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Advisory Board Workshop with Louise Broekman

February 27, 2019

 

 

Research shows small and medium enterprises (SMEs) with advisory boards perform better in terms of sales, productivity and profitability and 86% of business leaders with access to advisory boards say they had a significant impact on the success of their business. However, only 6 percent of SMEs establish an advisory board and benefit from this untapped potential resource.

Louise Broekman, founder and CEO of the ground-breaking Advisory Board Centre visited Hamilton last Friday to share her insights in a workshop run in partnership with Faraday and Soda Inc. – hosted by ASB.

 

In a room full of directors, entrepreneurs and executives of small and medium sized enterprises, Louise conducted a practical workshop sharing her knowledge on why SMEs need to start a high performance advisory board.

 

 

Louise said there were different stages of when businesses needed an advisory board; starting a company, growing a business, changing operations, and working towards exit or succession planning.
 

She said you could have informal or formal advisory boards, but informal ones often fizzled out, as there was little to no structure therefore making it better to go with a more formal approach.

 

“The people you chose should be professionals who are independent and can provide you with an experienced, outsider’s opinion.  

  

"They are a group of professionals who assist organisations with internal decision making, the key word there is ‘assist’. It’s non-binding, it’s flexible, and it can work in a lot of different ways as long as it is grounded in best practice. It is also very different to the role of a governance board,” she said.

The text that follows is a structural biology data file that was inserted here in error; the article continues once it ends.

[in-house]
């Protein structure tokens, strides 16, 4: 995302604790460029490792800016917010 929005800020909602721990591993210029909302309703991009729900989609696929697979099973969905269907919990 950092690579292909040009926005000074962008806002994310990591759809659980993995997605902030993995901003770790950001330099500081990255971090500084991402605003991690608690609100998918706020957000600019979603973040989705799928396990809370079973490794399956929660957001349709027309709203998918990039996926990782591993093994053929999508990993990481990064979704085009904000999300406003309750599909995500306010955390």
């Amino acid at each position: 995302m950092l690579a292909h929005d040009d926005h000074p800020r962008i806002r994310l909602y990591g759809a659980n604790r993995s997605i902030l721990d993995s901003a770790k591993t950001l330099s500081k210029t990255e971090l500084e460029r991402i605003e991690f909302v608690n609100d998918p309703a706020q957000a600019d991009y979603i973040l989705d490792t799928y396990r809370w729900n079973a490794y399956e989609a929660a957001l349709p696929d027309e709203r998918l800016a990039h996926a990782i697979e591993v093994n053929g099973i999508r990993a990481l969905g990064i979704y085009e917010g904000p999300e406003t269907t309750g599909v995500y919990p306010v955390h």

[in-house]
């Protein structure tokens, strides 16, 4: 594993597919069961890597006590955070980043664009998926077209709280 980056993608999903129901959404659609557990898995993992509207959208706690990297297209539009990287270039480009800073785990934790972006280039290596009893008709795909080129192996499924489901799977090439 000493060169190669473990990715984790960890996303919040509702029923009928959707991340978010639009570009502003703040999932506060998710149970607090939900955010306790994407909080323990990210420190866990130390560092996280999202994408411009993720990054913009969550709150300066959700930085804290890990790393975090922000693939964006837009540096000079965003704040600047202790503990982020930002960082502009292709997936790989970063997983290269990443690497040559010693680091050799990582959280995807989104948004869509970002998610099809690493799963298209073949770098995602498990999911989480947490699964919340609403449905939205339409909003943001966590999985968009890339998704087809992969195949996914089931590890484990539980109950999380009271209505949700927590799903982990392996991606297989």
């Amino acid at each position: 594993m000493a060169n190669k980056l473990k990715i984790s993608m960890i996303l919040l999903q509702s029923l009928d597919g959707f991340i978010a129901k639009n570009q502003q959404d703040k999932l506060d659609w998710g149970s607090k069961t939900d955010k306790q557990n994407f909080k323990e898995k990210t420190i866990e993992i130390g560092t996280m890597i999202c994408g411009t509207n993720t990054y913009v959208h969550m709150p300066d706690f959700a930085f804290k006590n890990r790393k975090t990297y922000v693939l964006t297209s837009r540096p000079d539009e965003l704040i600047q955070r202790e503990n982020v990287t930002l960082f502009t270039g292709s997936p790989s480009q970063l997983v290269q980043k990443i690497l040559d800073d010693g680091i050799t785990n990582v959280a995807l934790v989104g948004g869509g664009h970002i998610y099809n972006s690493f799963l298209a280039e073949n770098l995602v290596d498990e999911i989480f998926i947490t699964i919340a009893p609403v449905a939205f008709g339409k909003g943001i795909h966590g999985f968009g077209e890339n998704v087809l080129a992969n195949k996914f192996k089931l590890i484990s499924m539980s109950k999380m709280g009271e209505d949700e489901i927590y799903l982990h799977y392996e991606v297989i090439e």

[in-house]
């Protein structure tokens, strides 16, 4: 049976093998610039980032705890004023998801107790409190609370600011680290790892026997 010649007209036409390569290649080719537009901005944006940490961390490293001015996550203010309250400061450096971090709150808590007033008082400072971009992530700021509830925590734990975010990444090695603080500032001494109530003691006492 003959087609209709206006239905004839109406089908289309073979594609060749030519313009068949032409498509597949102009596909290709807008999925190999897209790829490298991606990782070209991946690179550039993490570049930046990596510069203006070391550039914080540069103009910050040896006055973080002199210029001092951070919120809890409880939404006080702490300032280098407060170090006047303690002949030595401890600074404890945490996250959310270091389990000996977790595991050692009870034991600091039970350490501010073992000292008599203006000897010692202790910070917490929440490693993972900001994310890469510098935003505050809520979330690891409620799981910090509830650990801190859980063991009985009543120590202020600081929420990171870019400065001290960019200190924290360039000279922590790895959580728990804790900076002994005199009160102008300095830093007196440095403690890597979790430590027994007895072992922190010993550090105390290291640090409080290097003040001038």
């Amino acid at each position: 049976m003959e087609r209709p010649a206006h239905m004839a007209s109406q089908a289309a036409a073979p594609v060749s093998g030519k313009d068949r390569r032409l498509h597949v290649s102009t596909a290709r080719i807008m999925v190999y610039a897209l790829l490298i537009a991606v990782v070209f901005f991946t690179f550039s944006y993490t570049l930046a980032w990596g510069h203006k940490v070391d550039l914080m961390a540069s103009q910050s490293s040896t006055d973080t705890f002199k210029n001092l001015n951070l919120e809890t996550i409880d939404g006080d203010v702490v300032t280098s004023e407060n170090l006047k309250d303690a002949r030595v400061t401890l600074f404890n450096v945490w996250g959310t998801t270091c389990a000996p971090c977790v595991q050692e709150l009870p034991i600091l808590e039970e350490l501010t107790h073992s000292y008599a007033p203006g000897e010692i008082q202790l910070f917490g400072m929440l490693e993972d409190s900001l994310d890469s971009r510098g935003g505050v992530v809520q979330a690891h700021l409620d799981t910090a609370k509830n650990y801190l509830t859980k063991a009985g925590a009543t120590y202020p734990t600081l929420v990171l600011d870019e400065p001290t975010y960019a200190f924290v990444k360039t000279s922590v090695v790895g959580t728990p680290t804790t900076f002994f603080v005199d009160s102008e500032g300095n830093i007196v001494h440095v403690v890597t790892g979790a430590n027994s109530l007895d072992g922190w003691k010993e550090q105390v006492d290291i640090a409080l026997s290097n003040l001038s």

A governance board makes legally binding decisions for the organisation. Those decisions are focused on things that have already happened within the business and need attention, they are past focused. The directors are personally liable for what goes on in the business, even if they don’t action anything. In Australia, the average age of each governance board member is 64.

 

Louise explained there are best practice principles to creating the perfect Advisory Board and they should be in place for 12-24 months depending on the age and stage of a business or project.

 

An advisory board uses a problem-solving model for future decisions. They support the business owner, help review options and give input. However, the decision stays with business owner, not the advisors. A common approach for the setup of an advisory board is to have an independent chair, two internal representatives and two external advisors. Louise recommended the advisory board should meet once per quarter, or six times a year if it’s a high-risk business. The average age of an advisory board member is 48; and is often a reflection of their business relevance, and the currency of their connections in the market.

 

“You should aim to have only the best on your advisory board. If you don’t think big enough, you don’t reach out far enough,” Louise said.

 

The growth of the advisory board model reflects the changing dynamics of business. At least 1.3 million advisors are engaged worldwide with an estimated 434,000 advisory boards globally meeting the demands of emerging businesses, ambitious mid-market organisations, multi nationals, and corporations.

 

Four key stages when advisory boards are useful:

 

  • Emerging (18 months, once they're through this, their needs are usually different, so need new advisors)

  • Growing (generally, 3 years)

  • Exiting (18 months)

  • Changing (generally, 3 years)

  

For more, check out https://www.advisoryboardcentre.com.au/.

 

For more information about the NZ partner delivering this service visit https://www.faraday.company/.

 

To learn more about the emerging advisory board industry read The Advisory Board Centre State of the Market Annual Report.

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